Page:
Find out what a data warheouse is, what it is for, how it works, why companies need it and its use cases in data integration.

The relevance of data in business is unquestionable. Increasingly, organisations recognise the importance of having high quality data and of organising and storing it in an optimal way for efficient management. In this context, data warehousing has become a fundamental requirement for any company, and data integration is an indispensable resource.


Despite this growing awareness, many companies still do not understand the differences between a conventional database and a data warehouse. This distinction is crucial, as a data warehouse does not perform the same functions or serve the same purposes as a standard database and strengthens the foundation for good data integration, ensuring data quality and facilitating optimal data flow.

What is a Data Warehouse?

A Data Warehouse plays a central role in Business Intelligence systems by collecting, integrating and analysing data from various data sources. It is a data integration environment that combines technologies and components to store, query and analyse large volumes of data, transforming it into valuable and accessible information for users. Unlike a company's operational database, a data warehouse allows access to historical and current data, thus facilitating informed decision making. Data Warehousing also refers to the process of collecting and managing data to extract valuable information.

A data warehouse can be in two states:

Offline: Data is copied from one operating system to another server, where loading, processing and reporting do not affect the performance of the operating system.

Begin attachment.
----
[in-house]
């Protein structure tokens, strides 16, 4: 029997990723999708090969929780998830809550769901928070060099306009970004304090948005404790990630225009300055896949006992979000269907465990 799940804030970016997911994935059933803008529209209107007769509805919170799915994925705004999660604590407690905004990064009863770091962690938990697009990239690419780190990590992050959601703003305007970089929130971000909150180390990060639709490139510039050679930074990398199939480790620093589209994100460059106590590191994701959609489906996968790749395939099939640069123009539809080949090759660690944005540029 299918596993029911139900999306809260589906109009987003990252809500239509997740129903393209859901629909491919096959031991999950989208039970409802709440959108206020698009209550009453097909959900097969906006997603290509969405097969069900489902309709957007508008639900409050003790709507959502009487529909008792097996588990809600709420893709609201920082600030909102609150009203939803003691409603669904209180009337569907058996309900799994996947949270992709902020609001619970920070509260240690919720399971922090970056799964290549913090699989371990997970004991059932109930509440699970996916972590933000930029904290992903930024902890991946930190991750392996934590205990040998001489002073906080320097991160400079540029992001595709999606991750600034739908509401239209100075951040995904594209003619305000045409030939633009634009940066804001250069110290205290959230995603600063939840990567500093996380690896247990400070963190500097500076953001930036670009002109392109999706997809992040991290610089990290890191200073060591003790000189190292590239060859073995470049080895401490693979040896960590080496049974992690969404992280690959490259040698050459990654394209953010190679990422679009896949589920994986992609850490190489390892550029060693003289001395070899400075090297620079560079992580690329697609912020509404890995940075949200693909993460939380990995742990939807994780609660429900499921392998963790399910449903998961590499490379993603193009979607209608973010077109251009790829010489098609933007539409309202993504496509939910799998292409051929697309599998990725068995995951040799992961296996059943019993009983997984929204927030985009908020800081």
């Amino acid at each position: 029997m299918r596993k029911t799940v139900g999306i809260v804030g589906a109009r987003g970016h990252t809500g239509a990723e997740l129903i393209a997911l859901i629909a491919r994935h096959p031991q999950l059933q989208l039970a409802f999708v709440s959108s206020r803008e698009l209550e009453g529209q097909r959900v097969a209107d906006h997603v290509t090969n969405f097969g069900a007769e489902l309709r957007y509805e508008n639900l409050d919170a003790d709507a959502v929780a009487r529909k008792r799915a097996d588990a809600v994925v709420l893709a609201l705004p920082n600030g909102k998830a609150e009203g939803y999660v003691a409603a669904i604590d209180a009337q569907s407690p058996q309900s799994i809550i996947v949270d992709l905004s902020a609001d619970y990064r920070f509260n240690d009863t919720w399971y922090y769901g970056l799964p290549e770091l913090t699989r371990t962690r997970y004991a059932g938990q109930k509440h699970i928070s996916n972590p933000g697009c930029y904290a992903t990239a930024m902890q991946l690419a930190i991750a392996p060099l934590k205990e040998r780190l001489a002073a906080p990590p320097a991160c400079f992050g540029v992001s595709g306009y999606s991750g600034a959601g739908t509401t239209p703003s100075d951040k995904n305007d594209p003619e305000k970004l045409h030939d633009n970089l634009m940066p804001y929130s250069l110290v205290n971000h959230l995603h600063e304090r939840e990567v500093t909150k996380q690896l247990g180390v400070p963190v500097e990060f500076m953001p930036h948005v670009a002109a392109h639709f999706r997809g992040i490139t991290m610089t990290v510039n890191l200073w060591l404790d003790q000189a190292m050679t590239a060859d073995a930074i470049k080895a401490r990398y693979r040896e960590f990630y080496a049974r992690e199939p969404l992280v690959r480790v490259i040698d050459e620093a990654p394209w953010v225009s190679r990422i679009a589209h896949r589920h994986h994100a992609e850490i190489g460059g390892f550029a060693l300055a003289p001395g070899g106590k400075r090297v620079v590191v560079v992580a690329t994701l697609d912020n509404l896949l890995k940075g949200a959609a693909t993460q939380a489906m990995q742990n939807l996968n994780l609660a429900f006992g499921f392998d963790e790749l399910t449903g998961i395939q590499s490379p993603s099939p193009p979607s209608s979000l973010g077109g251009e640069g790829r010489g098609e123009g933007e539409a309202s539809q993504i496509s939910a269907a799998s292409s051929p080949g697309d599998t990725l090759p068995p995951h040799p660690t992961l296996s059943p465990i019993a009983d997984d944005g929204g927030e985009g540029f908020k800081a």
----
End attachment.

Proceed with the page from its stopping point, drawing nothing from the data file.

Online: Data is regularly updated from the operational database. In the case of a real-time data warehouse, the update occurs every time a transaction occurs in the relational database, such as in train or aircraft reservation systems.

The differences between a data warehouse and other databases

Compared to a conventional database, a data warehouse goes beyond simply storing data, preparing it for easy analysis and fostering data-driven decision making. This process involves integrating and normalising data, ensuring compatibility and eliminating duplicates or errors. It also organises data by themes and structures, making it easy to analyse using BI tools such as Power BI.

A fundamental characteristic of data warehouses is their non-volatility and ability to adapt over time. The information stored is not lost or modified, allowing an automatically updated historical record. This not only facilitates temporal analysis, but also contributes to the detection of inefficiencies, the identification of opportunities and continuous improvement. In short, having a data warehouse drives innovation and a company's business intelligence strategies.